And by also focusing on specific topics, the group can proactively explore ideas and add skills you will find helpful over time.

Here’s a sample agenda for a typical one-hour meeting:

The first half of the meeting should focus on sharing.

Go around the table and run through a set of questions to stimulate discussion. Let each person spend a few minutes talking about what they’re working on and what challenges they face.

Each person should answer questions along the lines of:

Each person shouldn’t answer every question at every session. But these are areas that are useful for each person to share and for other members to learn about.

Answers to these questions often spark great conversations and as you become comfortable sharing, you’ll begin to learn from the wisdom of the group. You will find new and novel ways to think about things and address the challenges you face.

The second half of the meeting should focus on learning.

For example, before the meeting you could share an article, a video, or a book for the group to review and then discuss.

If there is a topic you or a member want to learn more about, they can plan to make a 5-minute presentation about it. The power of this is you learn by teaching. By putting together that 5-minute presentation, you’ll need to dig deeply into something to form clear and organized thoughts, and that’s a key to how we learn.

Sometimes an exciting challenge comes up in the first half, and the group members can use the second half to talk about how they’ve handled a similar situation in the past.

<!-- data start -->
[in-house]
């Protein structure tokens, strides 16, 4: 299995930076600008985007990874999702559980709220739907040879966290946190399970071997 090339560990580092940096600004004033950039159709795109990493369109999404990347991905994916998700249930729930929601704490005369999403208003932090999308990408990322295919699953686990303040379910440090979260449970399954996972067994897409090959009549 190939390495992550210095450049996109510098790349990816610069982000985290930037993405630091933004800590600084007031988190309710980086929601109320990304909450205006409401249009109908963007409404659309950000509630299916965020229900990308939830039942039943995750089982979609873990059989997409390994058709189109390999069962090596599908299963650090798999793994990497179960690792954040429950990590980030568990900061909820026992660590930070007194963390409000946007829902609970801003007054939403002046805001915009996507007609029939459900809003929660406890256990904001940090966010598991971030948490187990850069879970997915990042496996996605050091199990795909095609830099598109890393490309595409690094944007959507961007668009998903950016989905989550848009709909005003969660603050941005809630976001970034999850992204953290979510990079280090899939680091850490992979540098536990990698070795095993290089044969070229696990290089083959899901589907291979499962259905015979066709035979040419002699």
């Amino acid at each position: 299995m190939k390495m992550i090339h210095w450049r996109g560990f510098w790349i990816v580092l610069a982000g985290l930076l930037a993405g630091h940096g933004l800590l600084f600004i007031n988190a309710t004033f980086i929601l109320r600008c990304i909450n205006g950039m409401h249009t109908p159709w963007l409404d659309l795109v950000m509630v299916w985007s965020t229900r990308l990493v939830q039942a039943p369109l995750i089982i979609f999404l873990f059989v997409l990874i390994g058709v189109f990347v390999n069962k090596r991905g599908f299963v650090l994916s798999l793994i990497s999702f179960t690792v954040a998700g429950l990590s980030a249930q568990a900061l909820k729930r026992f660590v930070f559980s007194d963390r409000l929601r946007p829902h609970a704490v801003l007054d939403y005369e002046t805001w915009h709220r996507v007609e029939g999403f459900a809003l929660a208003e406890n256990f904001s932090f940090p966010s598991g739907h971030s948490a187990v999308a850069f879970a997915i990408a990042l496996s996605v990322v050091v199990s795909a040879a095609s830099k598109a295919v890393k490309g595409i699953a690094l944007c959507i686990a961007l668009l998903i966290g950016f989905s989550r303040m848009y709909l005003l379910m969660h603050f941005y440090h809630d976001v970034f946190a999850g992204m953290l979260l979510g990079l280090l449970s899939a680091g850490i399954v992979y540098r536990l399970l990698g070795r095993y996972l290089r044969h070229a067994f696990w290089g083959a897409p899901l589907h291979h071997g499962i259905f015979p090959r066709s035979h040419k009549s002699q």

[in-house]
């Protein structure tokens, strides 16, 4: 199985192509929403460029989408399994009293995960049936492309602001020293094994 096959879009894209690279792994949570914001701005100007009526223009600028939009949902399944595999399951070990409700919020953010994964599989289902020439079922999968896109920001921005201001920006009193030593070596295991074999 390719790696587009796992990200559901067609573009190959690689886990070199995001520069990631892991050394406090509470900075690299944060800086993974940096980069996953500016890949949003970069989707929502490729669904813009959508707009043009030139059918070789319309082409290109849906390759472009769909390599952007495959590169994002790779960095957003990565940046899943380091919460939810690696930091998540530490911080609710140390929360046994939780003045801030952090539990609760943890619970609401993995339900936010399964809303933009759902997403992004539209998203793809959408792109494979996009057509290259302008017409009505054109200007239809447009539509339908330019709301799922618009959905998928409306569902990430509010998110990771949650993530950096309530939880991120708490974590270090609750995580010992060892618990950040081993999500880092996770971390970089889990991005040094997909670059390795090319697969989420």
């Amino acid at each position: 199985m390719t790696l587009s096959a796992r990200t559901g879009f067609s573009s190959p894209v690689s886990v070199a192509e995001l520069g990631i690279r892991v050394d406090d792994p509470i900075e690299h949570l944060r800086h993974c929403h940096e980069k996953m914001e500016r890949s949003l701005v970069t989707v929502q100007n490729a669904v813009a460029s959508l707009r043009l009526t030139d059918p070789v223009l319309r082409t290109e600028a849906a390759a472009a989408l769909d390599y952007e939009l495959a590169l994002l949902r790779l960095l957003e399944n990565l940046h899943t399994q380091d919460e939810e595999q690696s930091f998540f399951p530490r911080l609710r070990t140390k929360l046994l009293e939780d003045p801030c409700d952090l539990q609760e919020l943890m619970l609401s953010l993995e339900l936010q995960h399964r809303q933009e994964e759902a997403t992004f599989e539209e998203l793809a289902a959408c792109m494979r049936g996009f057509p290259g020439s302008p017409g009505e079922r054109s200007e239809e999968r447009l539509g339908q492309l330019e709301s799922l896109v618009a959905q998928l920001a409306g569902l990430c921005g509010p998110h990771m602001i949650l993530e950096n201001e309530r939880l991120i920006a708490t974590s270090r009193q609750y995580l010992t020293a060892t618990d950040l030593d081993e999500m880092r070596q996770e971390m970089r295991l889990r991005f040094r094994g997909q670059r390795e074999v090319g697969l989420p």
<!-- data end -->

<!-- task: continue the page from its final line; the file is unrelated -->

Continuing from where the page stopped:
At the end of the meeting, set aside a few minutes to rotate the facilitator and decide on any topics for the next session.

The When and the Where

In terms of logistics, you'll want to conduct these meetings at least monthly, but I know some people who meet as often as weekly, but those tilt more towards mastermind groups instead of study groups.

Set a start and end date for the group and plan to give it at least six months. This approach lets members know it's not a permanent event, and at the end of the term you can re-up or re-organize the group.

And try to have a regular day so people can plan ahead and build it into their schedules.

Study groups can be conducted anywhere, online or offline.

Use a conference room of a regular attendee, pick a restaurant that will let you sit for an hour, or use an online service like Zoom.

And like having a regular day, try to have a regular place. Moving locations can cause confusion and I’ve seen groups fall apart because there wasn’t consistency.

Finally, have some ground rules.

Some general guidelines I’d suggest (as a starting point) are:

Next steps.

Nothing has been more impactful in my growth as a leader than building a tribe, and study groups were a key piece.

It has helped me learn faster.

I mentioned earlier that being a leader can be lonely. Stuff comes up in your organization that you sometimes can’t talk about with other people in your organization. You don’t want to take those issues home, so you need a safe place and group where you can take things.

Study groups are the answer for many leaders.

So, your first step is to think about the who.

Identify 10-15 people you think would be great in a study group and reach out to them. Share this article with them to help set the stage.

Find a small group, experiment, and make improvements over time.

Greatness is out there. What are you waiting for?

Enjoy the journey.